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Tessa Yau, 3 Medical School Offers, S6 Albyn School Medic Mentor Review

Tessa Yau, 3 Medical School Offers, S6 Albyn School Medic Mentor Review

Hey everyone, my name is Tessa and I will hopefully be studying medicine at the University of Aberdeen (as long as I get the grades!). I had been keen on studying medicine since I was about 15 so I had attended a fair number of medical insight events before I came across Medic Mentor. They had all been very informative and certainly very useful but I could not help but feel rather overwhelmed with all the hard work you had to do and even scared due to the how competitive it was to get a place. I began to doubt if I was truly capable of handling such a momentous and seemingly impossible task ahead of me, being surrounded by so many bright and passionate applicants. Attending the Get into Medicine Conference completely changed my perspective and mindset on the whole application process. They told us the facts and busted the myths, making it no secret the journey to medicine is tough. However, their guidance and top tips made the end goal seem far more achievable and filled me with new confidence. Most importantly, coming away from the weekend I was so inspired by all the incredible doctors, medical students and current school students giving presentations which lit a fire within me to keep persevering and throw myself at every opportunity that comes my way. It also opened me up to the world of fantastic opportunities Medic Mentor has to offer to boost your application. I remember coming away from the conferences and immediately signing up to the Medical Leadership Programme and thinking about writing an article for the Medic Mentor Magazine!

Every experience I have had with Medic Mentor has been so valuable. Writing an article for the magazine helped me to develop my research and writing skills and allowed me to expand on my medical wider reading which is essential for interviews. I never thought that I would say that I have my own work published in a national health magazine at this age! The school ambassadors programme helped me to connect with other fellow aspiring students as well as mentors who have just been through the whole process and are full of expertise. This motivated me to set up my own medical society at our school because I wanted to pass on the knowledge I had gained from Medic Mentor. This became a safe environment for us to debate issues and bounce off each others ideas in attempt to maximise all of our chances of getting into medical school. One valuable thing that Medic Mentor taught me was the importance of helping and encouraging those around us rather than viewing each other as competition. I made it my goal to try and get as many people in my school society to get in as possible. In doing so I would also be developing my own leadership skills, which was huge for me as my comfort zone was quietly sitting in the background and observing rather than being at the forefront.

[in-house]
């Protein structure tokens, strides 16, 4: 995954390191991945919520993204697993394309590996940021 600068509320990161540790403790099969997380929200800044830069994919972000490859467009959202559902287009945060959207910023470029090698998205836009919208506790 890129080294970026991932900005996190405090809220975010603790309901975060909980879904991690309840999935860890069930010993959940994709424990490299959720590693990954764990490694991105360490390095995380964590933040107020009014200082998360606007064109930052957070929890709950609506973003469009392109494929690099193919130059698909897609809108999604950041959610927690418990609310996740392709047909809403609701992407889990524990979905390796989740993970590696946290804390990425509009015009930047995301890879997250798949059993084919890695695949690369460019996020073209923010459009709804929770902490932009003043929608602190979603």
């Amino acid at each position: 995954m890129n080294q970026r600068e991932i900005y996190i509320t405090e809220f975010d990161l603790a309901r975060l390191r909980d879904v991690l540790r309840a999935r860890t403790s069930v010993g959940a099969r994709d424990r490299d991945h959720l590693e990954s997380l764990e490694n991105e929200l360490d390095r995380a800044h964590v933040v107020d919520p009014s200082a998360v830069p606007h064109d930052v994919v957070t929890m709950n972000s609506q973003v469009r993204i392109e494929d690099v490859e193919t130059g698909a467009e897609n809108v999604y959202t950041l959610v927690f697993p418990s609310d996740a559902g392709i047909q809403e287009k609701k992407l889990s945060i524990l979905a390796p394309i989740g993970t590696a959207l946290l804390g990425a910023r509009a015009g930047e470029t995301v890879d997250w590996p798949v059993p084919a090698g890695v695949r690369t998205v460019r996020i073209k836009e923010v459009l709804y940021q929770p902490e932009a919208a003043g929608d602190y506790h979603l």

My favourite experience with Medic Mentor was undoubtedly the Summer School. It was incredibly intense as the 6 days were jam packed, but trust me it’s completely worth it! My teachers were so impressed when I offered them a full first draft of my personal statement and I didn’t have nearly the same level of stress as all my peers at school during the UCAS applications because I was so on top of it all. One massive struggle I had was being petrified about interviews so the practice and guidance at Summer School was essential for me. The first couple of mock interviews I had were so traumatic, but by my final mock interview I was confident and able to articulate my points a lot more clearly. The help by Medic Mentor provides does not stop there, they are only a call or email away whenever you need it! I got further guidance with UCAT, interview prep and even on what medical school I should pick. In the end, I received 3 offers to study medicine at Glasgow, Edinburgh and Aberdeen, and I definitely have to thank Medic Mentor for helping me get there!

Academic Support and Resources
Problem Based Learning Questions

Problem based learning (PBL) is a popular method of learning, currently used by most health professional courses in the UK.

The aim of PBL is for you to read through a complex and broad series of information, to identify areas of interest and areas you would like to explore further, in order to further your knowledge of specific topics, through self-directed learning.

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